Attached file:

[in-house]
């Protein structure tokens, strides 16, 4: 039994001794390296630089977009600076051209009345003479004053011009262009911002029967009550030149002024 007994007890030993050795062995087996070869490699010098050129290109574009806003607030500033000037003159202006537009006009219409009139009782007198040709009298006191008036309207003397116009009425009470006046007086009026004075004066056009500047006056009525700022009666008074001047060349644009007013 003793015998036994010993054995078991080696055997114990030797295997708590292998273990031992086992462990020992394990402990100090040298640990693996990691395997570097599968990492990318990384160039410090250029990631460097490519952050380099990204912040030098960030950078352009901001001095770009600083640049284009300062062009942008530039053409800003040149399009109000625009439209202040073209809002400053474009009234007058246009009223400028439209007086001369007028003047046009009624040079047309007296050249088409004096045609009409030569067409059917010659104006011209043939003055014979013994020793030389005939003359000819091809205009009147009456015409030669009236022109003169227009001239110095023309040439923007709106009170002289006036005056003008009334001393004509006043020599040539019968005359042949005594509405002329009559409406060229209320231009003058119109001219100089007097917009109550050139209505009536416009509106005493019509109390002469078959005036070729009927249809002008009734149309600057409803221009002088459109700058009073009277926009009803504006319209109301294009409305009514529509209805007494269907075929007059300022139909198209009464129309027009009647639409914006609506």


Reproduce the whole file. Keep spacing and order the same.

[in-house]
């Protein structure tokens, strides 16, 4: 039994001794390296630089977009600076051209009345003479004053011009262009911002029967009550030149002024 007994007890030993050795062995087996070869490699010098050129290109574009806003607030500033000037003159202006537009006009219409009139009782007198040709009298006191008036309207003397116009009425009470006046007086009026004075004066056009500047006056009525700022009666008074001047060349644009007013 003793015998036994010993054995078991080696055997114990030797295997708590292998273990031992086992462990020992394990402990100090040298640990693996990691395997570097599968990492990318990384160039410090250029990631460097490519952050380099990204912040030098960030950078352009901001001095770009600083640049284009300062062009942008530039053409800003040149399009109000625009439209202040073209809002400053474009009234007058246009009223400028439209007086001369007028003047046009009624040079047309007296050249088409004096045609009409030569067409059917010659104006011209043939003055014979013994020793030389005939003359000819091809205009009147009456015409030669009236022109003169227009001239110095023309040439923007709106009170002289006036005056003008009334001393004509006043020599040539019968005359042949005594509405002329009559409406060229209320231009003058119109001219100089007097917009109550050139209505009536416009509106005493019509109390002469078959005036070729009927249809002008009734149309600057409803221009002088459109700058009073009277926009009803504006319209109301294009409305009514529509209805007494269907075929007059300022139909198209009464129309027009009647639409914006609506």